After about a year as chief medical officer of Abbott cardiac rhythm management, Dr. Leonard Ganz highlights what’s to come.
In March 2022, Dr. Leonard Ganz became chief medical officer for Abbott’s cardiac rhythm management business.
Ganz was previously a cardiac electrophysiologic across multiple practice settings at Pennsylvania–based Heritage Valley Health System. He tells MassDevice that he wasn’t really looking for a change. However, the opportunity to join Abbott and help progress its cardiac rhythm technology proved tantalizing.
“I thought this would be a great way to do something different, but remain in the field that I love,” Ganz said. “It gives me an opportunity to impact patients at a macro level, rather than as you do with individual patients. I’m able to impact the field in a somewhat larger way.”
Developments at Abbott
Within about a month of Ganz joining, Abbott received FDA approval for its Aveir VR single-chamber leadless pacemaker for slow heart rhythms.
Aveir is Abbott’s response to Medtronic’s Micra leadless pacemakers, which won initial FDA approval in 2016. Abbott’s pacemaker has unique mapping capabilities that allow physicians to measure electrical signals within the heart. It helps them determine the correct placement of the device before final implantation.
Ganz said Abbott’s leadless technologies offer a way to reduce or eliminate risks associated with certain long-term complications related to pacing leads and pacemaker generators.
Other projects ahead include a new family of loop recorders and new traditional pacing technology, he added.
Seeing collaboration with physicians from the other side
After 20 years of interacting with the medtech industry as a physician and investigator, Ganz finds himself on the other side.
“You have the initial cohort of electrophysiologists, many of whom are still practicing, that I’ve known for many years,” Ganz explained. “Then, there are younger generations who are making important contributions. It’s really been interesting, making the transition from a practitioner to being on the industry side.”
Ganz joked that he’s “very popular among former colleagues” as they have ideas for research studies or advancements in the field. This collaboration helps him pick up insights from former colleagues.
Ganz described his Abbott colleagues as tremendously talented, but for the most part, they aren’t physicians. With this in mind, he said he offers something of a reality check, pointing colleagues in the direction of something else that may be important.
“My role is to provide honest advice to my colleagues in the company and transparent, straightforward information to my colleagues who are still practicing,” Ganz said. “Having used many of the products we manufacture, I do bring some insight to my colleagues they would not otherwise have. And when I’m visiting physicians, there are common experiences that we share.”
Impacting patients at a macro level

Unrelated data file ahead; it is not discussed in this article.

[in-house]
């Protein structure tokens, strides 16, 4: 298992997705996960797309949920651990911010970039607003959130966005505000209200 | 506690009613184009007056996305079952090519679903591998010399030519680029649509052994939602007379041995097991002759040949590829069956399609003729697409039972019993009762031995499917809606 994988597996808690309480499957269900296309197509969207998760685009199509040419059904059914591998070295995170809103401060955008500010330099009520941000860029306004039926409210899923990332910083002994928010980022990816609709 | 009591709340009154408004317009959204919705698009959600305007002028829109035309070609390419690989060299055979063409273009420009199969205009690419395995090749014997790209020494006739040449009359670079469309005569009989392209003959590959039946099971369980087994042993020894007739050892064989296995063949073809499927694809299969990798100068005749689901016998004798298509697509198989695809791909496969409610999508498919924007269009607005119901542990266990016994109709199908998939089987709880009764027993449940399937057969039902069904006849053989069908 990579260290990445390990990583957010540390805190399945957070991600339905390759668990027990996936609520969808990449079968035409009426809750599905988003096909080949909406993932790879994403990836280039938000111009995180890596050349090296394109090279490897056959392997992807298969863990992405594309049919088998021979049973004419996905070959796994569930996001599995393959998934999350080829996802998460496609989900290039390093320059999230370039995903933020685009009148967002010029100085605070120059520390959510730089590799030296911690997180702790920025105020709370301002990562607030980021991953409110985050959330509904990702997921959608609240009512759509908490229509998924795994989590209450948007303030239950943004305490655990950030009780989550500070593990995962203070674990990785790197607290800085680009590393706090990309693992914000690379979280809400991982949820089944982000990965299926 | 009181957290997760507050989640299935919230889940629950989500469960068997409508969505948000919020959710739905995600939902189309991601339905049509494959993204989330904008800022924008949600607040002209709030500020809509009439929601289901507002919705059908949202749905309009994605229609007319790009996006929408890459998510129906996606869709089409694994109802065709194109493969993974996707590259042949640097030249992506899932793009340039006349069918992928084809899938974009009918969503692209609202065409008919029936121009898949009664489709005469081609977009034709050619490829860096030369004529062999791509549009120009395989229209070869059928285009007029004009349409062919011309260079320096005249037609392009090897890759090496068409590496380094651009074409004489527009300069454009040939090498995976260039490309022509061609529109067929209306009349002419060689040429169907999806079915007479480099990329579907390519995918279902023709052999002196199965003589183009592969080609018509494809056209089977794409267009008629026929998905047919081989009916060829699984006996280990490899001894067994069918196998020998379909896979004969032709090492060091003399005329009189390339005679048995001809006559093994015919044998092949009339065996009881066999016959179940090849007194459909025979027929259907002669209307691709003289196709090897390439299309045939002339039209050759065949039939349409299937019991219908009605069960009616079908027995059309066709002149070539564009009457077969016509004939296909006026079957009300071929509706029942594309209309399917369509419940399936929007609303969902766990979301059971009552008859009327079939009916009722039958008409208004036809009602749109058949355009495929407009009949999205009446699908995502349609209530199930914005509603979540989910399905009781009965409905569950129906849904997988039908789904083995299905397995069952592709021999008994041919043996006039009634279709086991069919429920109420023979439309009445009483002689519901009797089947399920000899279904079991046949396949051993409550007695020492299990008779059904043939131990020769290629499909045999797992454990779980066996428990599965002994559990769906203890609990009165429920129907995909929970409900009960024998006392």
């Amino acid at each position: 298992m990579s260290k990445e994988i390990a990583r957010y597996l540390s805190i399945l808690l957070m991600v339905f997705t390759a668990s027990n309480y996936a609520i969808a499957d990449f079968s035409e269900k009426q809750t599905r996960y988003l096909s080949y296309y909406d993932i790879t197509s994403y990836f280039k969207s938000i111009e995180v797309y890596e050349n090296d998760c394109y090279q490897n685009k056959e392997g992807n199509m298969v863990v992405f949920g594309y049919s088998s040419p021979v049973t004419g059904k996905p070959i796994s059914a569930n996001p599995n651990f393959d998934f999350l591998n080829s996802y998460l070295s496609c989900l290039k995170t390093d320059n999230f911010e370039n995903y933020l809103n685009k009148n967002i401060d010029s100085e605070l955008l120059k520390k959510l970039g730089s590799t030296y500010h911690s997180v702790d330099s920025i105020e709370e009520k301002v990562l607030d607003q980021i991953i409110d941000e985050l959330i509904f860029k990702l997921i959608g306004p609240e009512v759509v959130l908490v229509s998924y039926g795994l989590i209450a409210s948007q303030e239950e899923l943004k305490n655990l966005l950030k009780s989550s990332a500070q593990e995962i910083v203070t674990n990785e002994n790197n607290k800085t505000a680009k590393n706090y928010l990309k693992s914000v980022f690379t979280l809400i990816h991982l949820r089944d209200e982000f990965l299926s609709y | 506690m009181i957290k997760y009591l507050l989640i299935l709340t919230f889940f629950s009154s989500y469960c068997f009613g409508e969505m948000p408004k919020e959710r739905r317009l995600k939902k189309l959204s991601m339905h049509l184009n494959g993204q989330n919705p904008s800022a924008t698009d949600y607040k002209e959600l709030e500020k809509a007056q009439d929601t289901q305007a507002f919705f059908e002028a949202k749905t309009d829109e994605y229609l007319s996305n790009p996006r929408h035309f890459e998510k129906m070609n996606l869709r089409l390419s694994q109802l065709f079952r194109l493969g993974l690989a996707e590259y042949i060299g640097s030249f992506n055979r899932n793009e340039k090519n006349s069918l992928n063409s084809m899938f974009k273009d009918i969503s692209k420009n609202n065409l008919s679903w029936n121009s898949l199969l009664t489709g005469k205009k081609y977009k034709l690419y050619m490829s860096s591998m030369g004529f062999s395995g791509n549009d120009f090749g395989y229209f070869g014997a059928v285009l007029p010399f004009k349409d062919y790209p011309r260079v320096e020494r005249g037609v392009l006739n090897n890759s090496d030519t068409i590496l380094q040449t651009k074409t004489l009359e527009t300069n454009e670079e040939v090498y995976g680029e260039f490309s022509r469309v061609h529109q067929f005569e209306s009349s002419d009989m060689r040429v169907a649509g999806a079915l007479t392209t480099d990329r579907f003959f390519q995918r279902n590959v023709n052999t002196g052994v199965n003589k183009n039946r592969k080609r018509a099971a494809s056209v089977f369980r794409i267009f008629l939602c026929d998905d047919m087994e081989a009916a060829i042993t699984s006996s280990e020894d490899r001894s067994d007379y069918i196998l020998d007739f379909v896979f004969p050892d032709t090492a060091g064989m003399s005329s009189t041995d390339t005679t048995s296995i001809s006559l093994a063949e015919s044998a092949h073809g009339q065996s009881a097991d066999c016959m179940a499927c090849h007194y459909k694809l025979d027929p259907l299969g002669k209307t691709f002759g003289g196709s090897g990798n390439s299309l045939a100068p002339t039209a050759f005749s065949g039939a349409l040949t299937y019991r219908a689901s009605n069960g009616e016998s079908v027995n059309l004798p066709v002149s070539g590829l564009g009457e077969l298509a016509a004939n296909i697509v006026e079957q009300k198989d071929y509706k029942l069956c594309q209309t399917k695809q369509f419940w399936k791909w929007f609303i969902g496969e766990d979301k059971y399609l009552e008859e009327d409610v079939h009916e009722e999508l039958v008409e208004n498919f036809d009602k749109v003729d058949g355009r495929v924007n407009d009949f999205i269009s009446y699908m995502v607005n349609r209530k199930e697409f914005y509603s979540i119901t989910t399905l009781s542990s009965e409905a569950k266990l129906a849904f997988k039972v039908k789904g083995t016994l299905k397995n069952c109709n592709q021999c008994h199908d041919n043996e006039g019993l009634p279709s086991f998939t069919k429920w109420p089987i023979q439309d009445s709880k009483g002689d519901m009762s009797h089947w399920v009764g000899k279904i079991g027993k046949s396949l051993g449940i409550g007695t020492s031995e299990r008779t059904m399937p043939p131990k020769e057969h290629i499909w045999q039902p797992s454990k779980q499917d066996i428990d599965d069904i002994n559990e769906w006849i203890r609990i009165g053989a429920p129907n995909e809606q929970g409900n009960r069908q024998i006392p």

Ganz was part of the earlier generation of electrophysiologists as the field got started. That includes the early stages of treatment methods like ablation, implantable cardioverter defibrillator (ICD) therapy and cardiac resynchronization therapy (CRT).
“What’s incredibly exciting about electrophysiology and cardiac rhythm management is that it continues to evolve,” Ganz explained.
While pacing became relatively routine, Ganz said there’s been an explosion of new approaches and technologies. Two modalities that Ganz finds particularly exciting are leadless pacing — with Abbott’s trial for Aveir finishing enrollment — and conducting system pacing.
What’s to come for Abbott and for pacemakers
Abbott has been trying to connect conducting system pacing with leadless pacing even before Ganz joined.
“It’s very, very challenging from a technological perspective,” he said. “But, we’re working hard on it. … If leadless pacing is great and conducting system pacing is great, we want to be the ones that bring to market a technology that marries the two.”
Abbott also has improved the patient experience for the Aveir platform. Company officials believe their nonvascular leadless technology will extend into ICD therapy. Boston Scientific already has the Emblem subcutaneous ICD on the market, but Ganz said market penetration remains relatively low.
Abbott is developing a nonvascular ICD system that will communicate with a leadless pacemaker to provide pacing therapies. The company believes this will create a nonvascular ICD option for a larger population of patients.
Ganz said Abbott sees this as a platform technology option, capable of expansion to other indications. A second platform technology developed by Abbott engineers — they call it implant-to-implant communication — could allow implanted devices to communicate in the body on a beat-to-beat basis at a low-energy cost.
With the new family of loop recorders and new traditional pacing technology set for launch soon, Ganz is looking forward to a big year for Abbott’s cardiac rhythm management group.
“We have a number of important technologies we anticipate bringing to the market in 2023,” Ganz said. “In all, we anticipate a very exciting year for Abbott CRM.”